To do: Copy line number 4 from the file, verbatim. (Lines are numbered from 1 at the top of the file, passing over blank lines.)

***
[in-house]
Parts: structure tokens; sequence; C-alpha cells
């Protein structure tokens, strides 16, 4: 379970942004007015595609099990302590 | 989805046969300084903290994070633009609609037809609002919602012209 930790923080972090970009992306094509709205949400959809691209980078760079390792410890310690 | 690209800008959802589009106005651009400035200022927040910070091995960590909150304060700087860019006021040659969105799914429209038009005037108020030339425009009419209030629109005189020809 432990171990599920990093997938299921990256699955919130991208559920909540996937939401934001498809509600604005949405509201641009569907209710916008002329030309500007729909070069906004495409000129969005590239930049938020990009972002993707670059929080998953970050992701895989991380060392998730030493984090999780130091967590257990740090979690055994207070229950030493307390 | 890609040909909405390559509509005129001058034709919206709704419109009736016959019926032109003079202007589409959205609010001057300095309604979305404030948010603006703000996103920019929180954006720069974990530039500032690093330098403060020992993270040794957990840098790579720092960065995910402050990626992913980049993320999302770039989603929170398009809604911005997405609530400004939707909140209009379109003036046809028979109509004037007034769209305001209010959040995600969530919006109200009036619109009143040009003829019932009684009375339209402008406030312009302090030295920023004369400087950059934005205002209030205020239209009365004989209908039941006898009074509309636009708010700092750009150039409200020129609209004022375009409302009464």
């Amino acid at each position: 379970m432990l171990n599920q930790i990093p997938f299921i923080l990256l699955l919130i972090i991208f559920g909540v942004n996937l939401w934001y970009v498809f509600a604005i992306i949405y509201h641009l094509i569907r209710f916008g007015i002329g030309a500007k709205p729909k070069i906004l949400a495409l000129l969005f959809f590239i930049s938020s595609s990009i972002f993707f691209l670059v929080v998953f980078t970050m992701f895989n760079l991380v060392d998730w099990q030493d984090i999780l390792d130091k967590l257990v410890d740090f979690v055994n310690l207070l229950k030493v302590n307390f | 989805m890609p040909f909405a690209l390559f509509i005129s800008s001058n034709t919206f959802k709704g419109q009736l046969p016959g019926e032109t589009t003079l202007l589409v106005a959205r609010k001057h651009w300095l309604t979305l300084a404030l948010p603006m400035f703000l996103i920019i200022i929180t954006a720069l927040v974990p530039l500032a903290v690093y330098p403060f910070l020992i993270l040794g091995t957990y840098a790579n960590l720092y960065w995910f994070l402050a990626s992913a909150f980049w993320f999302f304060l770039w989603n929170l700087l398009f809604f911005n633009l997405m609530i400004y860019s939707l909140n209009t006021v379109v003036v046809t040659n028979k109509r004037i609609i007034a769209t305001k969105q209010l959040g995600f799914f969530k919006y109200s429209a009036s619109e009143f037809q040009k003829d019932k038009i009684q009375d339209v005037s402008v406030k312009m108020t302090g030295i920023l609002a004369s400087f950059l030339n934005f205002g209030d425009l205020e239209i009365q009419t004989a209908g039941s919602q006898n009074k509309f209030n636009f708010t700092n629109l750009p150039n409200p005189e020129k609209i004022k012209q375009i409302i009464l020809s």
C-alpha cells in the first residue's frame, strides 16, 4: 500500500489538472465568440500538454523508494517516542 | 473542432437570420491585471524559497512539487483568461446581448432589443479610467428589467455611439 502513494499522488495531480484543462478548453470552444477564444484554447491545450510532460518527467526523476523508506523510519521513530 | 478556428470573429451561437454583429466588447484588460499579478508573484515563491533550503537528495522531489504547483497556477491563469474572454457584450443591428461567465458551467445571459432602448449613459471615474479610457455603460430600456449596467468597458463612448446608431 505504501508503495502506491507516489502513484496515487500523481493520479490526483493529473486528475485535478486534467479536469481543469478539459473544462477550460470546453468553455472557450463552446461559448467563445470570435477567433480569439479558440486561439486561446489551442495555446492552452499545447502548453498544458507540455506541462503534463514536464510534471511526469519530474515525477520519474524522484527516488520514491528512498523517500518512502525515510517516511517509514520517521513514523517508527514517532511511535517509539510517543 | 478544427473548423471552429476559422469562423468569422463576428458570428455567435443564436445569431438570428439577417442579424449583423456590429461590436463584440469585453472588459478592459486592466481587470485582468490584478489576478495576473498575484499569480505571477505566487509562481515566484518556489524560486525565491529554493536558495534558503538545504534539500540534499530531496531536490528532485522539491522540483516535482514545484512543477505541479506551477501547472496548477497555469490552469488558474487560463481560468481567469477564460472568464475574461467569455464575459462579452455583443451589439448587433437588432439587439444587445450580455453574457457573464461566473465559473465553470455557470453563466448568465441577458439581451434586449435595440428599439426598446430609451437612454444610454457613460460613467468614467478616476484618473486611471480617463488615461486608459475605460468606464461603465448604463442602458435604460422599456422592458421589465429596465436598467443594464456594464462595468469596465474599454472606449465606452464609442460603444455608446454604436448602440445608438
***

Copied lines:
């Amino acid at each position: 379970m432990l171990n599920q930790i990093p997938f299921i923080l990256l699955l919130i972090i991208f559920g909540v942004n996937l939401w934001y970009v498809f509600a604005i992306i949405y509201h641009l094509i569907r209710f916008g007015i002329g030309a500007k709205p729909k070069i906004l949400a495409l000129l969005f959809f590239i930049s938020s595609s990009i972002f993707f691209l670059v929080v998953f980078t970050m992701f895989n760079l991380v060392d998730w099990q030493d984090i999780l390792d130091k967590l257990v410890d740090f979690v055994n310690l207070l229950k030493v302590n307390f | 989805m890609p040909f909405a690209l390559f509509i005129s800008s001058n034709t919206f959802k709704g419109q009736l046969p016959g019926e032109t589009t003079l202007l589409v106005a959205r609010k001057h651009w300095l309604t979305l300084a404030l948010p603006m400035f703000l996103i920019i200022i929180t954006a720069l927040v974990p530039l500032a903290v690093y330098p403060f910070l020992i993270l040794g091995t957990y840098a790579n960590l720092y960065w995910f994070l402050a990626s992913a909150f980049w993320f999302f304060l770039w989603n929170l700087l398009f809604f911005n633009l997405m609530i400004y860019s939707l909140n209009t006021v379109v003036v046809t040659n028979k109509r004037i609609i007034a769209t305001k969105q209010l959040g995600f799914f969530k919006y109200s429209a009036s619109e009143f037809q040009k003829d019932k038009i009684q009375d339209v005037s402008v406030k312009m108020t302090g030295i920023l609002a004369s400087f950059l030339n934005f205002g209030d425009l205020e239209i009365q009419t004989a209908g039941s919602q006898n009074k509309f209030n636009f708010t700092n629109l750009p150039n409200p005189e020129k609209i004022k012209q375009i409302i009464l020809s």